"Eight years ago when my first daughter was born, my husband and I had a conversation," starts Kasey Edwards, an Australian mother of two in a segment on The Project. The conversation she's speaking of was one she says was "based on horrifying statistics based on the risk of child sexual abuse caused by known men," and ended in a mutual decision that it was "easier and safer" to have a rule that no man, including the children's grandfathers, babysit them alone. Ever.
Now. Of course thinking about your child and any potential risk of sexual assault is frightening and could make you want to take some sort of action. In the US alone, statistics show that one in five girls and one in 20 boys is a victim of child sexual abuse. These are facts that should certainly not be downplayed. However, something about Edwards's attitude rubs me the wrong way.
"I don't want to think of anyone in my family or any friend and question whether or not they could be a potential sex offender," Edwards continues. "So if we just have a blanket rule, then we're safe."
As much as we'd like to protect our children from any form of harm or hurt, I take issue with her reasoning. What about the women her children come in contact with that could be potential sex offenders? Although I don't personally feel that life can be lived fully while constantly looking left and right for something that could possibly go wrong, even if you are that type of person, like Edwards, how could you only look at one gender as a risk?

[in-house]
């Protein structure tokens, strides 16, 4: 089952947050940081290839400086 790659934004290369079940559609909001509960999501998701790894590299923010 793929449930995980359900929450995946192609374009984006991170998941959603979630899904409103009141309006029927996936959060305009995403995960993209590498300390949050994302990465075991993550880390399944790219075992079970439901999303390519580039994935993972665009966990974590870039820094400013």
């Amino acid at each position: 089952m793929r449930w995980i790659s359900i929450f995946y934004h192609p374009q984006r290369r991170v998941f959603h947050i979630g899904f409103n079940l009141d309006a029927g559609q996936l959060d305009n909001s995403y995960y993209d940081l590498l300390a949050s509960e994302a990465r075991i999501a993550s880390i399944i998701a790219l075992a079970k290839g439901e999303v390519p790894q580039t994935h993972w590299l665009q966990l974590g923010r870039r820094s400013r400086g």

Again, I understand part of her rationale. A 2003 National Institute of Justice report found that three out of four adolescents who have been sexually assaulted in the US were victimized by someone they knew well, and it has been found that men are more commonly the perpetrators. But, Edwards is going so far here as to say that she cannot under any circumstances rule out her own father as a sex offender — so why is it so easy for her to trust a female school employee or another child's mother who she doesn't know as well as she knows her own family and friends?
Her interview on The Project — which is in response to an article she wrote that outlined her ideology — continues, as she answers the question, "What happens with school and daycare — can you control those spaces?" Edwards responds, "My daughter has a lovely male teacher at her Kindergarten and she adores him and we adore him, and the childcare center is so well run — it's got processes and structures in place — that we don't even have to think about the safety of that situation."
This brings on my second round of confusion: does she not "adore" and trust her own family and friends as much — or more — as she does this man (who was a stranger before her daughter entered Kindergarten) to feel safe enough for them to babysit?
As her interview wraps up, Edwards is asked, "Is there anything in your history that has prompted this action?" Her reply, which doesn't exactly answer the question, included, "I know how lovely, gorgeous men in public who would never hurt a fly can be monsters in private and I'm not prepared to take that risk with my children."
She's right. These are her children, it's her choice — that is true of every parent's unique situation. So if this is right for her, then this is right for her. However, I was basically raised in my elementary years by my own grandfather and I could never imagine not letting my sweet father be alone his own grandchild. So we'll just have to agree to disagree.